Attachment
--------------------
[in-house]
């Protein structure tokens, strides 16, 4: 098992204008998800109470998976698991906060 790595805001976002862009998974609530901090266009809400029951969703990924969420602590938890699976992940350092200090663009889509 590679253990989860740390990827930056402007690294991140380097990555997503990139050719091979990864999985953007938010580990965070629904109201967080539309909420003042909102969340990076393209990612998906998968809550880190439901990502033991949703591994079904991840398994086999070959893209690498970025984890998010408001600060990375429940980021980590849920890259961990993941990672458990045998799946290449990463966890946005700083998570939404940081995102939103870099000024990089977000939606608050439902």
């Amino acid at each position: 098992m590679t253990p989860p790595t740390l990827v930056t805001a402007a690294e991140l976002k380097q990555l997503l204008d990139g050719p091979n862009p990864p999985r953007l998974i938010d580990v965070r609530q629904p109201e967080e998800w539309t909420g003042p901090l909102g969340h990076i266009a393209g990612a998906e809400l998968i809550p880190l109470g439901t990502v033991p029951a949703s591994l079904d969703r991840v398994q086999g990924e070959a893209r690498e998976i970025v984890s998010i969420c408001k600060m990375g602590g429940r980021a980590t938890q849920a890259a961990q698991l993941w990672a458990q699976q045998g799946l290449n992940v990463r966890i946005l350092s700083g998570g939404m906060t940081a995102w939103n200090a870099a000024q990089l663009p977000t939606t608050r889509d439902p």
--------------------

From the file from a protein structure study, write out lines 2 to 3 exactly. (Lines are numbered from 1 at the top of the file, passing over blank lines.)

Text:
């Protein structure tokens, strides 16, 4: 098992204008998800109470998976698991906060 790595805001976002862009998974609530901090266009809400029951969703990924969420602590938890699976992940350092200090663009889509 590679253990989860740390990827930056402007690294991140380097990555997503990139050719091979990864999985953007938010580990965070629904109201967080539309909420003042909102969340990076393209990612998906998968809550880190439901990502033991949703591994079904991840398994086999070959893209690498970025984890998010408001600060990375429940980021980590849920890259961990993941990672458990045998799946290449990463966890946005700083998570939404940081995102939103870099000024990089977000939606608050439902």
């Amino acid at each position: 098992m590679t253990p989860p790595t740390l990827v930056t805001a402007a690294e991140l976002k380097q990555l997503l204008d990139g050719p091979n862009p990864p999985r953007l998974i938010d580990v965070r609530q629904p109201e967080e998800w539309t909420g003042p901090l909102g969340h990076i266009a393209g990612a998906e809400l998968i809550p880190l109470g439901t990502v033991p029951a949703s591994l079904d969703r991840v398994q086999g990924e070959a893209r690498e998976i970025v984890s998010i969420c408001k600060m990375g602590g429940r980021a980590t938890q849920a890259a961990q698991l993941w990672a458990q699976q045998g799946l290449n992940v990463r966890i946005l350092s700083g998570g939404m906060t940081a995102w939103n200090a870099a000024q990089l663009p977000t939606t608050r889509d439902p």